Poster Topical Area: Vitamins and Minerals
Location: Hall D
Poster Board Number: 478
Warfarin (W) is an oral anticoagulant widely prescribed for the prevention of thromboembolic conditions, such as atrial fibrillation and deep vein thrombosis. The safety and efficacy of W therapy are highly dependent on its stability within a narrow therapeutic range. Individuals undergoing W treatment are currently advised to aim for stable daily VK intakes as VK is involved in the bioactivation of factors II (prothrombin), VII, IX and X (all procoagulants), and proteins C, S, and Z (inhibitors of the procoagulant system). Yet reports point to W-treated patients still being instructed to limit or avoid VK rich foods, a recommendation resulting in lower VK intakes. In the present study, we investigated the specific impact of low VK intakes on the coagulation activity of four VK-dependent factors, and clotting times, in W-treated rats. Male Wistar rats were randomly allocated to a AIN-93 based diet containing low (L: 80 mcg/kg/d; n=20) or adequate (A: 750 mcg/kg/d; n=20) phylloquinone (K1) containing diet. After one week, half the animals from each diet group were randomly allocated to receive, by gavage, daily doses of W (W gp; 0.2 mg W/kg/d) in a vehicle, or vehicle only (C gp), for 20 days. Coagulation activity was assessed for factors II, VII, IX and X, and clotting times were based on prothrombin (PT) and activated thromboplastin times (APTT). Measures were obtained at the end of the study and were conducted in the hospital clinical laboratory using standard procedures. For each diet group, factor activity and clotting times are presented as % values of their respective controls. Diet group differences were analyzed using Student’s t-test. Compared to animals from the A gp, rats on the L diet presented significant decreases in relative activities for FVII (39%) and FX (33%) (p<0.05), [FII (44 %) not quite reaching statistical significance (p=0.06)], and a significant increase in relative PT (37 %) (p<0.05). APTT was not significantly affected by diet. Results from this study provides additional evidence for the modulatory role of dietary VK on coagulation factor activities and resulting clotting times, and stress the importance of ensuring adequate VK intake in patients undergoing anticoagulation therapy with W derivatives.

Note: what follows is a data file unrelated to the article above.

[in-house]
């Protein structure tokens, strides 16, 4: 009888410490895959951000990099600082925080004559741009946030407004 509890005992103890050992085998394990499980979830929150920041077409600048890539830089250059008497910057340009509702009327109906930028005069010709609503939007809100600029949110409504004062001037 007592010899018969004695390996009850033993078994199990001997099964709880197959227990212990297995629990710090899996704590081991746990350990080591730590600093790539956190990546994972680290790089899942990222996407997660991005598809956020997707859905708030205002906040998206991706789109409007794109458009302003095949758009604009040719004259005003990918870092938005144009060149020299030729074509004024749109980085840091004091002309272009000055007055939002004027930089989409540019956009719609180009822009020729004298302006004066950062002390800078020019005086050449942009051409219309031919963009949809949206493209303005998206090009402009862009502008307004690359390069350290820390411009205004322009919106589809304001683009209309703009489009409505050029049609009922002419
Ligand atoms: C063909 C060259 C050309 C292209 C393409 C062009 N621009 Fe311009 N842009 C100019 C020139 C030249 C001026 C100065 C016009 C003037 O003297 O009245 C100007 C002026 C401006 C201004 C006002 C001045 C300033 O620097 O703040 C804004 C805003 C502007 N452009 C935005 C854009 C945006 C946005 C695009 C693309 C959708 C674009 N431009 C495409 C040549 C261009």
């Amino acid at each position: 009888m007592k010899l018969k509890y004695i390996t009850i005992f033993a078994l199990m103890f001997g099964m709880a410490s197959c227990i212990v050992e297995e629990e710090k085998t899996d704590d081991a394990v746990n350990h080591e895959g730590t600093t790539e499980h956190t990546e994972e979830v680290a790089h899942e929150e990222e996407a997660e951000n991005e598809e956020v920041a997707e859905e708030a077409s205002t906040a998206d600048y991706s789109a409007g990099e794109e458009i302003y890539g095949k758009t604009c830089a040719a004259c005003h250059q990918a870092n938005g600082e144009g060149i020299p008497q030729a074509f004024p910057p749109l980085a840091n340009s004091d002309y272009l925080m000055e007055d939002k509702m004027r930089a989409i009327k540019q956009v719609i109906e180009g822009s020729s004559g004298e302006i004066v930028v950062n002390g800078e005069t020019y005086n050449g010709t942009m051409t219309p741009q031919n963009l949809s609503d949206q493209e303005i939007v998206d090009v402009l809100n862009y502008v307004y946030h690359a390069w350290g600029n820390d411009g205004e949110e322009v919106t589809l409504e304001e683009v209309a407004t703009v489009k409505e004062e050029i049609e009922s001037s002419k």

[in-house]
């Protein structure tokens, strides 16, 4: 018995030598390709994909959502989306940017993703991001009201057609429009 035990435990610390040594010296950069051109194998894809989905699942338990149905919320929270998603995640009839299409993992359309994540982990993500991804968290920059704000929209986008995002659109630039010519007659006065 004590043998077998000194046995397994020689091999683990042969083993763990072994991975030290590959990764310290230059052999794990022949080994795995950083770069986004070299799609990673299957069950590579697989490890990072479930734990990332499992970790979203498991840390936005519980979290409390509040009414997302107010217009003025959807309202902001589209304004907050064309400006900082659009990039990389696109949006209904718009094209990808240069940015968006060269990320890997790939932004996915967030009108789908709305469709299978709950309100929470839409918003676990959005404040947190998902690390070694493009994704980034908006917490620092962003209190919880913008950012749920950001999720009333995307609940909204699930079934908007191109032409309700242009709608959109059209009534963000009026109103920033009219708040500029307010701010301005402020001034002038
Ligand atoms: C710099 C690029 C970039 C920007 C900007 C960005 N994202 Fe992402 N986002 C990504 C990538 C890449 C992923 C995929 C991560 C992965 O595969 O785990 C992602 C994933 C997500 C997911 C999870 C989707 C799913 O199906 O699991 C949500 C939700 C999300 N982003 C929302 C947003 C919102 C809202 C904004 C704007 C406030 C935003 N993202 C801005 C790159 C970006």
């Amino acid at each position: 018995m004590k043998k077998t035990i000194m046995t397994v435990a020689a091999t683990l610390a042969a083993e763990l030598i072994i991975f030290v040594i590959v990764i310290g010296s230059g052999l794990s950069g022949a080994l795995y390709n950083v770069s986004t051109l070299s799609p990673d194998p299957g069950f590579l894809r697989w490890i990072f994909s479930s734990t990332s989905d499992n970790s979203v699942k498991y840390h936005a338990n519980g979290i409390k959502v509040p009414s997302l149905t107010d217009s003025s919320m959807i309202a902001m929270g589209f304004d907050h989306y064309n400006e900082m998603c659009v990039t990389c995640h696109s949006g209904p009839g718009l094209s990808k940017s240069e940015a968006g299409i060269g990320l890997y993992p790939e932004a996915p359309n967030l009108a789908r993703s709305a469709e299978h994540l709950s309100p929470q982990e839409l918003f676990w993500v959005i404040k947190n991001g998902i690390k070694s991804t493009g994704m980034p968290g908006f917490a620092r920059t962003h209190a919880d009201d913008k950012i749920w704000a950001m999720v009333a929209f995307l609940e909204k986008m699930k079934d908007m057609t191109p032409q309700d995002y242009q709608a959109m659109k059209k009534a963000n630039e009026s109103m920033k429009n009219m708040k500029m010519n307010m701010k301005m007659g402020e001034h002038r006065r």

Funding Source: This study was funded by CIHR.
Université de Montréal
Montreal, Quebec, Canada